Jefferson High School, where Lance was subjected to homophobic bullying, has no gay-straight alliance, has no inclusive anti-discrimination policy, and no acknowledgment of the existence of students like Lance or any provisions to address their need or concerns. The school superintendent Terry Quist issued a statement that not only refused to consider that bullying could have played a part, but chastised and criticized Lance’s friends for suggesting that Lance’s death may have been at his own hand and due in part to bullying he experienced while under Quist’s supervision.

We are aware that statements attributed to unidentified students have been reported by the media. However we have no information regarding the source of or any factual basis for the statements. It would be disrespectful, as well as a violation of privacy laws for us to engage in speculation regarding the cause or circumstances of Lance’s death.

But lack of “factual basis” did not limit others from engaging in a public relations effort to deny who Lance was, squelch any talk about issues that could have led to his death, and craft a pretty lie to replace the story that fellow students were presenting. Rather than allow the tragedy to be an opportunity to acknowledge that Alexandria, MN, has a culture of animus and hostility towards gay people, including their own children, those who should have protected Lance instead joined together to bully him after his death.

Lance had a strained relationship with his parents and was living with his grandparents at the time of his death. After his son killed himself, his father stepped up as spokesman for his estranged and now dead son and declared that it was a medical condition that killed the young man.

And although the coroner refuted this claim, Jon Lundsten was not interested in considering whether his son had been bullied or whether Jon’s own difficulties with his son had contributed in any way to Lance believing that life was not worth going on. So he stuck with his “enlarged heart” tale.

Besides diverting any need to talk about any icky gay stuff, this solved a more immediate problem. Declaring Lance’s death not to be a suicide allowed for his memorial and burial to be through the Catholic Church. Rev. Father Steve Binsfeld could officiate.

And Jon Lundsten had found himself an ally in his campaign of denial and deceit: Al Edenloff, the editor of the local newspaper. Over the next several days, the Echo Press, which calls itself “The Official Newspaper of Douglas County!” ran several stories on Lance’s death:

Throwing caution (and subtlety) to the wind, the first, on January 18th, was titled “18-year-old from Miltona, Minn., dies from medical condition

According to preliminary autopsy results that were shared with the family, he died from cardiac edema, a condition caused by an enlarged heart.

There was no evidence that drugs or alcohol played any role in the death, according to a family member interviewed by the newspaper. The family was told that it would be six to eight weeks before complete toxicology results are determined.

This was a pure fabrication. But on the 21st, that story was expanded and renamed “School copes with loss of 18-year-old“. It repeated the “preliminary autopsy report” claims.

But across town, the television news was not going along with Jon Lundsten’s diversion. Instead, they ran a story on the reports of bullying, talked with the coroner’s office, interviewed a gay former student from Jefferson, and exposed the truth that Jon Lundsten, Al Edenloff, and Terry Quist wanted to keep hidden.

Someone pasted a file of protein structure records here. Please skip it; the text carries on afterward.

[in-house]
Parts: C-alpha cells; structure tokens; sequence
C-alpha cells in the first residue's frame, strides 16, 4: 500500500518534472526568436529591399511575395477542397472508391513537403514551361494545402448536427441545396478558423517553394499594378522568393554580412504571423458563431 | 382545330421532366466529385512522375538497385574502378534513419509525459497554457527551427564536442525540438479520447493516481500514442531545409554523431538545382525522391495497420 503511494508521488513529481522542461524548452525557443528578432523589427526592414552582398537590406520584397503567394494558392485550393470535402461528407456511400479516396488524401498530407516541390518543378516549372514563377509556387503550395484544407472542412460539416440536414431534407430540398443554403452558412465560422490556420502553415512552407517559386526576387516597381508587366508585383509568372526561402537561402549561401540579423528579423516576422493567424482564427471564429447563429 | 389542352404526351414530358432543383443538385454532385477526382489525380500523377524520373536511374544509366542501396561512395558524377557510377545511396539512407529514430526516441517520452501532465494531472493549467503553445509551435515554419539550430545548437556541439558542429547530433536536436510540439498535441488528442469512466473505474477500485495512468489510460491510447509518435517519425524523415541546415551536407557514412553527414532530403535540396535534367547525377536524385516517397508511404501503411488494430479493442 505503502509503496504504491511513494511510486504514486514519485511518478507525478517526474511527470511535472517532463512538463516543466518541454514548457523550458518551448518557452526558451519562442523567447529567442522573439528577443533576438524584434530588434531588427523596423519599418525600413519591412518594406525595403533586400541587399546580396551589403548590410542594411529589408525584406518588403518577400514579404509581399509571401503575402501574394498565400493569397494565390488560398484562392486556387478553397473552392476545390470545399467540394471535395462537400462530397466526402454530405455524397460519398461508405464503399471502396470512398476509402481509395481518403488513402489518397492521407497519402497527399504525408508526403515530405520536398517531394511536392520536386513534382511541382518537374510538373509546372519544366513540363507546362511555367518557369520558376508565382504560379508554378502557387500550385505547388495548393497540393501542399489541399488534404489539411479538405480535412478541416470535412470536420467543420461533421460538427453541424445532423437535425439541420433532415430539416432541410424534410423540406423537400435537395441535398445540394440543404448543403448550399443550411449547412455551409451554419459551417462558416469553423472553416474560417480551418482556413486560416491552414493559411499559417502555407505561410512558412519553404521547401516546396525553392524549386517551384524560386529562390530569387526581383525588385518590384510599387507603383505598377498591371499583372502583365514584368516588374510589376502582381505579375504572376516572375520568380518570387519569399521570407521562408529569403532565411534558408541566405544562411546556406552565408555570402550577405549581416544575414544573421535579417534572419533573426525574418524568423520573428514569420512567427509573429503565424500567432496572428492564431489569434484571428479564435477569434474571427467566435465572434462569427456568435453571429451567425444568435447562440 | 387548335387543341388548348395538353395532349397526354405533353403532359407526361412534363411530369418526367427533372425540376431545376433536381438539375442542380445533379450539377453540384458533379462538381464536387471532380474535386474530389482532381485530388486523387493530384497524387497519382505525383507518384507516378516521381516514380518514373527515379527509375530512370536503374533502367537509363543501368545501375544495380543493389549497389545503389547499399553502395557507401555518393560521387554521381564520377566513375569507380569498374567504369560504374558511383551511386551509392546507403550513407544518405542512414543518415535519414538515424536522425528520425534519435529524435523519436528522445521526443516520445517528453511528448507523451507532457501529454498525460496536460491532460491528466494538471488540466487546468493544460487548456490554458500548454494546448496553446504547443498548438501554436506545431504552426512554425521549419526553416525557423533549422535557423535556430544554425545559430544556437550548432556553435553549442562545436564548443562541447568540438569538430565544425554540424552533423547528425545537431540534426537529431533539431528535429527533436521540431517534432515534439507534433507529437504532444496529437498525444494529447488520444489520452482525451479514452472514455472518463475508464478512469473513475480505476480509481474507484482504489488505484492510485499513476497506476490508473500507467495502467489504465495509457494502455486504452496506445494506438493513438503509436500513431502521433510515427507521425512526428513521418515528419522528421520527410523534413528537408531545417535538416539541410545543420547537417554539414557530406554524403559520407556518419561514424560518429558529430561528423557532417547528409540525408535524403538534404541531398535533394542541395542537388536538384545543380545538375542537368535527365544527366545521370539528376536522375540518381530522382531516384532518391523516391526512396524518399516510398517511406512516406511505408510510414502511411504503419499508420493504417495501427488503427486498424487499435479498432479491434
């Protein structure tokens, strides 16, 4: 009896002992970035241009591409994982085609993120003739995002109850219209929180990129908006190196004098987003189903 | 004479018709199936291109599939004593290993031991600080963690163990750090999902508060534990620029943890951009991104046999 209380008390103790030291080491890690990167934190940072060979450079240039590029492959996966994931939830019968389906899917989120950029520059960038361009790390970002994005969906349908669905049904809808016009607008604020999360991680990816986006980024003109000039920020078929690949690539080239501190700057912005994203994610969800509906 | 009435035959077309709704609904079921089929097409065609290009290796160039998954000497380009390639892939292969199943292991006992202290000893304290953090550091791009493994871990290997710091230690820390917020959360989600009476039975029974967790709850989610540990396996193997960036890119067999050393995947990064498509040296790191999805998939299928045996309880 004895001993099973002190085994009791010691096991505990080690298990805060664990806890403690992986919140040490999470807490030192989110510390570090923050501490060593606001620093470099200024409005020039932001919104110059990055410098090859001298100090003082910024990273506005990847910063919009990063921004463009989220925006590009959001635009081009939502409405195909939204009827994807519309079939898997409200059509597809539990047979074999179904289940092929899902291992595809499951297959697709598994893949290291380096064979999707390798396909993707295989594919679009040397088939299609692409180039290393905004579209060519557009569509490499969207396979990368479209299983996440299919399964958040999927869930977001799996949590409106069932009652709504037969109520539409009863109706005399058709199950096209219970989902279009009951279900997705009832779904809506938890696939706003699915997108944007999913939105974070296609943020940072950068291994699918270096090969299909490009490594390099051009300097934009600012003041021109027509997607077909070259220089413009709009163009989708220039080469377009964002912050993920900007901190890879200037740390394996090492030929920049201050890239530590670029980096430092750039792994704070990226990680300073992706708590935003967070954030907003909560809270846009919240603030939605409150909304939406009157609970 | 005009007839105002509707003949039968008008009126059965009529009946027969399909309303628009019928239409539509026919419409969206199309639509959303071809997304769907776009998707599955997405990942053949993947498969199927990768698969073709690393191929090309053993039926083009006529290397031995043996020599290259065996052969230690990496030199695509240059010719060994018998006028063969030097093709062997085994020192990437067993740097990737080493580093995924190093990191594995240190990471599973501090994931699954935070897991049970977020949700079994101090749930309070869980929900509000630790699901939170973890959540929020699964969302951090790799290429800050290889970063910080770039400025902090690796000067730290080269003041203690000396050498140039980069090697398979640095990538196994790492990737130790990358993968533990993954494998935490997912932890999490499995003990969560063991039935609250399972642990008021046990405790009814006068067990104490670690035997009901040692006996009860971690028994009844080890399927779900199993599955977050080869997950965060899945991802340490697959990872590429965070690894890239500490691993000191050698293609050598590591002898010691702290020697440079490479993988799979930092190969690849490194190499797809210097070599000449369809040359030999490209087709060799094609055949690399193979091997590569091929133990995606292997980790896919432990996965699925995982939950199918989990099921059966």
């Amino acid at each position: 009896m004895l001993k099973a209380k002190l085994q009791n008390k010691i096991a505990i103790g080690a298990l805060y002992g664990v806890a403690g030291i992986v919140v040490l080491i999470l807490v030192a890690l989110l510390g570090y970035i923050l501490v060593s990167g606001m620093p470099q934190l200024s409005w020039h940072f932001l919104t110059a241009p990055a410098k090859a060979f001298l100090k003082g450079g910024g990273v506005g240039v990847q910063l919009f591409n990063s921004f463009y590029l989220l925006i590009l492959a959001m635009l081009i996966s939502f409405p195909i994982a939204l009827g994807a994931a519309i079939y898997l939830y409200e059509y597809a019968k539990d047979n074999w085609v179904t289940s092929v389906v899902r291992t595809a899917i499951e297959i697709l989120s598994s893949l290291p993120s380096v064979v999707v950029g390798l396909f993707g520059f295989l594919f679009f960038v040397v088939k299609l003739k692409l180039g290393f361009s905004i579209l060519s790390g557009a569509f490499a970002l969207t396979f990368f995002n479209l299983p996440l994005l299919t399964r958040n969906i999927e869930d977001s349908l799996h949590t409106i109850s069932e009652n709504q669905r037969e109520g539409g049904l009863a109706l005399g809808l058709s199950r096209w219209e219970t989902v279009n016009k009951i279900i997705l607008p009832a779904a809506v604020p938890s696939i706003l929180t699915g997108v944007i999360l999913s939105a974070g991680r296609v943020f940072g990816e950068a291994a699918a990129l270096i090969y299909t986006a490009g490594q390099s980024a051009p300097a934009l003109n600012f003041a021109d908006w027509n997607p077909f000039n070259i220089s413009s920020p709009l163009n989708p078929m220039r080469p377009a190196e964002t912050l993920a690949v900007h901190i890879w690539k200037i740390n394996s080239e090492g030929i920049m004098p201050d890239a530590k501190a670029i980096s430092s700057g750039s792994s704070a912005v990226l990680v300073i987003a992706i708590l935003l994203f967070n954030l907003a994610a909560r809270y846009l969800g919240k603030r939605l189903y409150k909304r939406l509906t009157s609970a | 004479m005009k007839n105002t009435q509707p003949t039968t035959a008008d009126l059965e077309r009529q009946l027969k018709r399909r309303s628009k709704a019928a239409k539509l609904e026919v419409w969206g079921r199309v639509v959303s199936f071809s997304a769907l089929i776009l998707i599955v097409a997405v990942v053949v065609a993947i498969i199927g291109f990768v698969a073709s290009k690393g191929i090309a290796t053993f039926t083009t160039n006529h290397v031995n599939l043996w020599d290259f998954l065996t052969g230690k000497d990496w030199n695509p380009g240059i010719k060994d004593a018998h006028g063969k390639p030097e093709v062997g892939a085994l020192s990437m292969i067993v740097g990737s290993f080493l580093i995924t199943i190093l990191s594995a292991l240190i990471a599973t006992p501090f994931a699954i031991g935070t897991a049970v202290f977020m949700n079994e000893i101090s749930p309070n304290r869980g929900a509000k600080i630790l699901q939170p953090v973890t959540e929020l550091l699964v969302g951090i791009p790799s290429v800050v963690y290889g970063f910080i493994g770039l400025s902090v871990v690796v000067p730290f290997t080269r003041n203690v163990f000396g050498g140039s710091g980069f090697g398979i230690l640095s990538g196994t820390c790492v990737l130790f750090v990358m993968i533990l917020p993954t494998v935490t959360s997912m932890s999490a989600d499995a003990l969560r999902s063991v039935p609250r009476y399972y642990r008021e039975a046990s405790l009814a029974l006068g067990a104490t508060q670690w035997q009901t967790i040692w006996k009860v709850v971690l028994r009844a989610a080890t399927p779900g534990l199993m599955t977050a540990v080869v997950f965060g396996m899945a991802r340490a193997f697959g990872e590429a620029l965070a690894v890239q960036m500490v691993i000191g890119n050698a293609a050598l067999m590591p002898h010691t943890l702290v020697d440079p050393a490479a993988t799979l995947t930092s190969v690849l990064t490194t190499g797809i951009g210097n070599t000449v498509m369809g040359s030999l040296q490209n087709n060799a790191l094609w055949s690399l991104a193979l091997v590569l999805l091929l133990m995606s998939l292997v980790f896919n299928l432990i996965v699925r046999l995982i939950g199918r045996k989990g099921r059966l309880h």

And fellow students who saw through all the denials began to band together, insisting that if the adults wouldn’t protect gay kids, then they would do what they could to help. Being of the social media generation, they used Facebook to not only expose the lack of concern of the adults, but also to reflect on how they could work together to address bullying.

This was certainly not the message that reflected well on the adults. Rather than have media interest in Lance’s death quickly die off as a tragic tale of a young man cut down early by a heart condition, the story began to grow as one about callous administrators who refused to take responsibility for their own actions. Even worse, the public was becoming aware that the school board’s decision not to protect gay students could lead to death.

So Edenloff went into crisis mode, writing an editorial that again denied that Lance had broken under
Alexandria’s intolerance and the lack of support in his family and his school. Seeking to keep the city and the school from being portrayed as “a backwoods little punkwood town”, he went on the attack against those students who dared to make a difference.

Calling his scold piece “Editorial – Lessons from the death of an 18-year-old”, Edenloff began with a lecture:

Don’t believe everything you read on Facebook. And don’t post things on the Internet that you’re not entirely sure of when it comes to someone else’s life.

And although by this time Edenloff had to know that Jon’s story was not being backed up by the medical examiner, he surged ahead with accusations and insinuations.

Unfortunately, whipped up by the Facebook frenzy, the distorted story of Lundsten’s death took on a life of its own. A TV station reported about the Facebook speculations and it snowballed quickly from there, getting reported by other media outlets as well – a sad case of media reporting what other media were reporting, even though it was untrue.

Today the toxicology reports came back.

Lance’s death was a suicide.

KSAX

The mystery surrounding the January death of Lance Lundsten, the Miltona teen whose controversial death sparked a conversation about teen suicide across the nation, has now been revealed by the Douglas County Medical Examiner.